Botanical garden in Peradeniya, near Kandy, Sri Lanka, noted for its rich and varied collections of tropical woody plants. Occupying 59 hectares (146 acres), it has about 4,000 species of plants. The most important specimens of the garden include palms, some of which are planted in impressive avenues. Significant, too, are the collections of orchids, gymnosperms, and flowering trees.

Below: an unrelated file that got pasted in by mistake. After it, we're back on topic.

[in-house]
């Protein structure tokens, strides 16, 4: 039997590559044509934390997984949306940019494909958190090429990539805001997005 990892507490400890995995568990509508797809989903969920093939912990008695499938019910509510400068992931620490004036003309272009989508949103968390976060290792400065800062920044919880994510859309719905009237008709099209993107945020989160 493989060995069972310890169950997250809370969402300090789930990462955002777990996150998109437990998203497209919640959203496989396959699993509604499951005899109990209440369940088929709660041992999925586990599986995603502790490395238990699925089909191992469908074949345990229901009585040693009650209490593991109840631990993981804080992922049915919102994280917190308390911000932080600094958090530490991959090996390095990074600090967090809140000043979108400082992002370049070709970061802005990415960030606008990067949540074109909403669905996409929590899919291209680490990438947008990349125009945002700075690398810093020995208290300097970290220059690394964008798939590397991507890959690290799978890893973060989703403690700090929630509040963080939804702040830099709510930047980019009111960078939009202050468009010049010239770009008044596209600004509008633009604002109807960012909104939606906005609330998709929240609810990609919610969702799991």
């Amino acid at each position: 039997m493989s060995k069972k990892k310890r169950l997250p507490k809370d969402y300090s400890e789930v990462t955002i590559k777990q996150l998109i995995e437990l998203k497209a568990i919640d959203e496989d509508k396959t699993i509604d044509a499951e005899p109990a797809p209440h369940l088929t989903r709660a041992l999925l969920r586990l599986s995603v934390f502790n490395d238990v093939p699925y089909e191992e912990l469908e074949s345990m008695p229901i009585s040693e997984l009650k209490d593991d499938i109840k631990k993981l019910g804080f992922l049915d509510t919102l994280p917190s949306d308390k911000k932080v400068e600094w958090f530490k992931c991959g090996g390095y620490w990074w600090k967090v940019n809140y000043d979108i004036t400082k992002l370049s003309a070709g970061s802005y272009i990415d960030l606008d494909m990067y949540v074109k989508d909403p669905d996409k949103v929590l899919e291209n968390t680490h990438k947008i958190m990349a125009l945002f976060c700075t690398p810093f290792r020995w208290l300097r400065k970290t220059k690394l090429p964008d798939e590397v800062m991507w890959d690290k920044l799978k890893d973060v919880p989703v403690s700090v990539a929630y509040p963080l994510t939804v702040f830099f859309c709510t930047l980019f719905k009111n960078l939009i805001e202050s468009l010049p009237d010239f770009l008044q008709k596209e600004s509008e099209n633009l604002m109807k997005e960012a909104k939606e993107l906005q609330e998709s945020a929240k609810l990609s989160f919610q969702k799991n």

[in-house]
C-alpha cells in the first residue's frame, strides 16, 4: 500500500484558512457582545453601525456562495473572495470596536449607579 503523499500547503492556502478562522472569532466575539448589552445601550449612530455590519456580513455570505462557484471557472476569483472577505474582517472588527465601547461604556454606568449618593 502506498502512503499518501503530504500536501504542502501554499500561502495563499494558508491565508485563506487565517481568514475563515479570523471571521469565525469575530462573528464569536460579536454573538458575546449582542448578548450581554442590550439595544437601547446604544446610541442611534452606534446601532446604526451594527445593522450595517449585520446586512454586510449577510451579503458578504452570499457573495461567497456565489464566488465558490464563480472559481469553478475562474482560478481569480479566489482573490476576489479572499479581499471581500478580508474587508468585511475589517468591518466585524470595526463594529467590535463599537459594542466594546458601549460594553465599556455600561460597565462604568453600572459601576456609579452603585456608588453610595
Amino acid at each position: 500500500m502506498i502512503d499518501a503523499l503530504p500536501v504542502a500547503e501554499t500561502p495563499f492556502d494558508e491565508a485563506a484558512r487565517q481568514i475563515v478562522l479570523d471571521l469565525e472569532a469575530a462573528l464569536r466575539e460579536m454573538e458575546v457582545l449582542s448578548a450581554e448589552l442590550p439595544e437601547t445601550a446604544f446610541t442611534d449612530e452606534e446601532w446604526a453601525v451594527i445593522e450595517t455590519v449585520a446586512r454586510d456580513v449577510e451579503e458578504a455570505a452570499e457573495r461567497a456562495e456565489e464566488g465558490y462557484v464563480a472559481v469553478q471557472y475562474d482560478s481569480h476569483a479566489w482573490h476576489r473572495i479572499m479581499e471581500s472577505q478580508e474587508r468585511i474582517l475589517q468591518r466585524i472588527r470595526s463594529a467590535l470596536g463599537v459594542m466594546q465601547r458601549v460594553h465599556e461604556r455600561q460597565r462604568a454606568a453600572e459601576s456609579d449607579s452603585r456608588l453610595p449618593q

The gardens were founded in 1821 primarily to introduce coffee trees and various other tropical plants of economic importance to the region. Even after it took on a more botanical emphasis in the 1840s, the garden remained a center for horticultural activities. Under the directorship of the botanist George H.K. Thwaites, the garden played a pivotal role in establishing the country’s flourishing tea industry in the late 1870s. Thwaites also brought in and cultivated the Brazilian rubber tree, which became a crop producer vital to Sri Lanka’s economy. The botanical collection has developed into one of the finest in the region.